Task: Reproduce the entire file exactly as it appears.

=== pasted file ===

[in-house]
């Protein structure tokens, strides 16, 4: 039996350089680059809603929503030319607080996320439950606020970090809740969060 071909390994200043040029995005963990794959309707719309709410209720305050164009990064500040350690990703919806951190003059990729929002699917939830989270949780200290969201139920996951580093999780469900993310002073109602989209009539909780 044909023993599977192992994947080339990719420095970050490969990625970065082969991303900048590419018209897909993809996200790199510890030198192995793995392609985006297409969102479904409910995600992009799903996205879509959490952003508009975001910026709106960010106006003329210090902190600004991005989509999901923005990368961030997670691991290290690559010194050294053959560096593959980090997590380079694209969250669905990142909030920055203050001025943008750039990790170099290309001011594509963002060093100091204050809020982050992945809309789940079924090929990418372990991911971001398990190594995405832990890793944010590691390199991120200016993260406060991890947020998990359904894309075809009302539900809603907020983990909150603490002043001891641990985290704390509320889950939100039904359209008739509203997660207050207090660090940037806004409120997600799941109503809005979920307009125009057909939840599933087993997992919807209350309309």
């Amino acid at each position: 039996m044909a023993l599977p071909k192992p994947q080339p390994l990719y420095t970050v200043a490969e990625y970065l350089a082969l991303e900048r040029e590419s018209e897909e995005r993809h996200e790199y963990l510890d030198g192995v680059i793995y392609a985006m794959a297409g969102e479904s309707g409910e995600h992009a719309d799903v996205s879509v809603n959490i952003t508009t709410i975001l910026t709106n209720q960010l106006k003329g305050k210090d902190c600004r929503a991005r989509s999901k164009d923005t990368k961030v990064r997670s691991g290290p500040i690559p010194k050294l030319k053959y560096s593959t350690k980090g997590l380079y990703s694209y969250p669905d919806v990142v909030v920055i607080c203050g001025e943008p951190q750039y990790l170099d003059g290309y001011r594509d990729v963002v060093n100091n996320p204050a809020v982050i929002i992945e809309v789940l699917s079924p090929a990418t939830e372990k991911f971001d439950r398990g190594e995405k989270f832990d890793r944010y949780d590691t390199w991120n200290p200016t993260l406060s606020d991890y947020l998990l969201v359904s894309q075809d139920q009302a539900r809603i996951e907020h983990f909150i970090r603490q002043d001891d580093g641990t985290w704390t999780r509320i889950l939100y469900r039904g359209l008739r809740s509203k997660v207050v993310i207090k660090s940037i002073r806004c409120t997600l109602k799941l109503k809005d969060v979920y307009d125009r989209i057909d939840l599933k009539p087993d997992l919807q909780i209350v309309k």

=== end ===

[in-house]
């Protein structure tokens, strides 16, 4: 039996350089680059809603929503030319607080996320439950606020970090809740969060 071909390994200043040029995005963990794959309707719309709410209720305050164009990064500040350690990703919806951190003059990729929002699917939830989270949780200290969201139920996951580093999780469900993310002073109602989209009539909780 044909023993599977192992994947080339990719420095970050490969990625970065082969991303900048590419018209897909993809996200790199510890030198192995793995392609985006297409969102479904409910995600992009799903996205879509959490952003508009975001910026709106960010106006003329210090902190600004991005989509999901923005990368961030997670691991290290690559010194050294053959560096593959980090997590380079694209969250669905990142909030920055203050001025943008750039990790170099290309001011594509963002060093100091204050809020982050992945809309789940079924090929990418372990991911971001398990190594995405832990890793944010590691390199991120200016993260406060991890947020998990359904894309075809009302539900809603907020983990909150603490002043001891641990985290704390509320889950939100039904359209008739509203997660207050207090660090940037806004409120997600799941109503809005979920307009125009057909939840599933087993997992919807209350309309």
């Amino acid at each position: 039996m044909a023993l599977p071909k192992p994947q080339p390994l990719y420095t970050v200043a490969e990625y970065l350089a082969l991303e900048r040029e590419s018209e897909e995005r993809h996200e790199y963990l510890d030198g192995v680059i793995y392609a985006m794959a297409g969102e479904s309707g409910e995600h992009a719309d799903v996205s879509v809603n959490i952003t508009t709410i975001l910026t709106n209720q960010l106006k003329g305050k210090d902190c600004r929503a991005r989509s999901k164009d923005t990368k961030v990064r997670s691991g290290p500040i690559p010194k050294l030319k053959y560096s593959t350690k980090g997590l380079y990703s694209y969250p669905d919806v990142v909030v920055i607080c203050g001025e943008p951190q750039y990790l170099d003059g290309y001011r594509d990729v963002v060093n100091n996320p204050a809020v982050i929002i992945e809309v789940l699917s079924p090929a990418t939830e372990k991911f971001d439950r398990g190594e995405k989270f832990d890793r944010y949780d590691t390199w991120n200290p200016t993260l406060s606020d991890y947020l998990l969201v359904s894309q075809d139920q009302a539900r809603i996951e907020h983990f909150i970090r603490q002043d001891d580093g641990t985290w704390t999780r509320i889950l939100y469900r039904g359209l008739r809740s509203k997660v207050v993310i207090k660090s940037i002073r806004c409120t997600l109602k799941l109503k809005d969060v979920y307009d125009r989209i057909d939840l599933k009539p087993d997992l919807q909780i209350v309309k």